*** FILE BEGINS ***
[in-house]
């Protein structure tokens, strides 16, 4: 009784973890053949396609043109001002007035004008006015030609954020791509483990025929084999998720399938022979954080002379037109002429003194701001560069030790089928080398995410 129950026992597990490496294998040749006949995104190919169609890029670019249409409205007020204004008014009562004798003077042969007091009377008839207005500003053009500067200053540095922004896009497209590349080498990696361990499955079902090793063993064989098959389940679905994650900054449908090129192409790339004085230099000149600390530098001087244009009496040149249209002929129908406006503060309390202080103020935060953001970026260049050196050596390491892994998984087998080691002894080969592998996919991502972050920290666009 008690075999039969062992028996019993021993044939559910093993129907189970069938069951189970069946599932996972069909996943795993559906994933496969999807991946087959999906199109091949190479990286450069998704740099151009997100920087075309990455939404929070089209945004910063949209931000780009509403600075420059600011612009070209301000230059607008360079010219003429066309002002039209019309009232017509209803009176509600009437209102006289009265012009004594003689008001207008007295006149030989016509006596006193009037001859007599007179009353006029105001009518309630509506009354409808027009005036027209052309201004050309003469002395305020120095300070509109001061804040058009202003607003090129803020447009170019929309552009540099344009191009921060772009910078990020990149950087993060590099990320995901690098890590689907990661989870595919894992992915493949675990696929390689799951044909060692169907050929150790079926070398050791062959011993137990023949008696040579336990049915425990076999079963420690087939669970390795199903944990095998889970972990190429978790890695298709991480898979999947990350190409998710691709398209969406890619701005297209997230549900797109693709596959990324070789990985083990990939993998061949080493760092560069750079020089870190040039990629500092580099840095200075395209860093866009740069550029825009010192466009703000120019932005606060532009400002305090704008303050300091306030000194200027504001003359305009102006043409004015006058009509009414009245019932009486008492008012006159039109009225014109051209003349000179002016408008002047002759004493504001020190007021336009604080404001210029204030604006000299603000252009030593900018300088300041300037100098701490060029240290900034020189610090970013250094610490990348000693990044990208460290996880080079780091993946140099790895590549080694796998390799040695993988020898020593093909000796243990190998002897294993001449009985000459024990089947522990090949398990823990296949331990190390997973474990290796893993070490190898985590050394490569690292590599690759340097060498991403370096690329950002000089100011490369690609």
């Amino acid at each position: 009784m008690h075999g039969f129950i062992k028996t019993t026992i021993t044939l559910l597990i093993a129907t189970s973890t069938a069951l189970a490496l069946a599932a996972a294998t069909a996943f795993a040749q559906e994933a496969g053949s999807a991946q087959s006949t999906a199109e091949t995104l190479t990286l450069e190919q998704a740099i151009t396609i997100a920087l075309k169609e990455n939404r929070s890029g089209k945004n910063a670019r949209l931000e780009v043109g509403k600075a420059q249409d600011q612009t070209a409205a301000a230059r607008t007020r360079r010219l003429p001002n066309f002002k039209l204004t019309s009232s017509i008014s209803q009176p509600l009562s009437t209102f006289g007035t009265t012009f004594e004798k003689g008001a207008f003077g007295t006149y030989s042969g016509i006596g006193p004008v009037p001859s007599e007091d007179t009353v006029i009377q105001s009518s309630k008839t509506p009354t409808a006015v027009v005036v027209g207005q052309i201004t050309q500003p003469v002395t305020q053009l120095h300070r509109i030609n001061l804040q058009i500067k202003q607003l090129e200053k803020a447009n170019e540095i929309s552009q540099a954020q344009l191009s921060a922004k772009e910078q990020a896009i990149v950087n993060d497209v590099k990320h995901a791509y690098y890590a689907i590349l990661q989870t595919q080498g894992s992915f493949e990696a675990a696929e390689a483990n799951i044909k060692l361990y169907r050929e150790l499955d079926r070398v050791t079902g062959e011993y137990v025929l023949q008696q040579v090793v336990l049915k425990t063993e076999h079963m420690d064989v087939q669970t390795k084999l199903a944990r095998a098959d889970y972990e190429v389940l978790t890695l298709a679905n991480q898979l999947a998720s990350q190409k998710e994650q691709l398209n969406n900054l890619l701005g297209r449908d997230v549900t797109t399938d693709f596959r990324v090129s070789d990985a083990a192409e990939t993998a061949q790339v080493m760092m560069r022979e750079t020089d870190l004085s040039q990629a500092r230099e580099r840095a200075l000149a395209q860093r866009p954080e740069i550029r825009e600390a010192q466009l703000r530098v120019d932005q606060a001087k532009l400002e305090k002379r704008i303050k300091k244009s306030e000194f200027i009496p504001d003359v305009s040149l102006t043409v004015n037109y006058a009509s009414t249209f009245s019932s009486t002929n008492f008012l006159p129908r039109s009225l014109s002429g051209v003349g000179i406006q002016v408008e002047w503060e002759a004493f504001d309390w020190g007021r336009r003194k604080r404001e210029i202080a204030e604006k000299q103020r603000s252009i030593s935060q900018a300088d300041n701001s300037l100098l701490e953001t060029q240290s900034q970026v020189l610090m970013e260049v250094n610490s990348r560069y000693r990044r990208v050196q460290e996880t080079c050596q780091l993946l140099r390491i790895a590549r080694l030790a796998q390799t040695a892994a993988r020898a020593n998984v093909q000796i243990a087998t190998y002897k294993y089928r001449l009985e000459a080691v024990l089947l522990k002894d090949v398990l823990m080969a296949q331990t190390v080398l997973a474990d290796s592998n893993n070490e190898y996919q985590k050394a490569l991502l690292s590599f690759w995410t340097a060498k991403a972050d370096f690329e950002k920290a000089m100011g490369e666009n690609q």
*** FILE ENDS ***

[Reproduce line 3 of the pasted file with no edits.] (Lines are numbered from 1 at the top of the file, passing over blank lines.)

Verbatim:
């Amino acid at each position: 009784m008690h075999g039969f129950i062992k028996t019993t026992i021993t044939l559910l597990i093993a129907t189970s973890t069938a069951l189970a490496l069946a599932a996972a294998t069909a996943f795993a040749q559906e994933a496969g053949s999807a991946q087959s006949t999906a199109e091949t995104l190479t990286l450069e190919q998704a740099i151009t396609i997100a920087l075309k169609e990455n939404r929070s890029g089209k945004n910063a670019r949209l931000e780009v043109g509403k600075a420059q249409d600011q612009t070209a409205a301000a230059r607008t007020r360079r010219l003429p001002n066309f002002k039209l204004t019309s009232s017509i008014s209803q009176p509600l009562s009437t209102f006289g007035t009265t012009f004594e004798k003689g008001a207008f003077g007295t006149y030989s042969g016509i006596g006193p004008v009037p001859s007599e007091d007179t009353v006029i009377q105001s009518s309630k008839t509506p009354t409808a006015v027009v005036v027209g207005q052309i201004t050309q500003p003469v002395t305020q053009l120095h300070r509109i030609n001061l804040q058009i500067k202003q607003l090129e200053k803020a447009n170019e540095i929309s552009q540099a954020q344009l191009s921060a922004k772009e910078q990020a896009i990149v950087n993060d497209v590099k990320h995901a791509y690098y890590a689907i590349l990661q989870t595919q080498g894992s992915f493949e990696a675990a696929e390689a483990n799951i044909k060692l361990y169907r050929e150790l499955d079926r070398v050791t079902g062959e011993y137990v025929l023949q008696q040579v090793v336990l049915k425990t063993e076999h079963m420690d064989v087939q669970t390795k084999l199903a944990r095998a098959d889970y972990e190429v389940l978790t890695l298709a679905n991480q898979l999947a998720s990350q190409k998710e994650q691709l398209n969406n900054l890619l701005g297209r449908d997230v549900t797109t399938d693709f596959r990324v090129s070789d990985a083990a192409e990939t993998a061949q790339v080493m760092m560069r022979e750079t020089d870190l004085s040039q990629a500092r230099e580099r840095a200075l000149a395209q860093r866009p954080e740069i550029r825009e600390a010192q466009l703000r530098v120019d932005q606060a001087k532009l400002e305090k002379r704008i303050k300091k244009s306030e000194f200027i009496p504001d003359v305009s040149l102006t043409v004015n037109y006058a009509s009414t249209f009245s019932s009486t002929n008492f008012l006159p129908r039109s009225l014109s002429g051209v003349g000179i406006q002016v408008e002047w503060e002759a004493f504001d309390w020190g007021r336009r003194k604080r404001e210029i202080a204030e604006k000299q103020r603000s252009i030593s935060q900018a300088d300041n701001s300037l100098l701490e953001t060029q240290s900034q970026v020189l610090m970013e260049v250094n610490s990348r560069y000693r990044r990208v050196q460290e996880t080079c050596q780091l993946l140099r390491i790895a590549r080694l030790a796998q390799t040695a892994a993988r020898a020593n998984v093909q000796i243990a087998t190998y002897k294993y089928r001449l009985e000459a080691v024990l089947l522990k002894d090949v398990l823990m080969a296949q331990t190390v080398l997973a474990d290796s592998n893993n070490e190898y996919q985590k050394a490569l991502l690292s590599f690759w995410t340097a060498k991403a972050d370096f690329e950002k920290a000089m100011g490369e666009n690609q």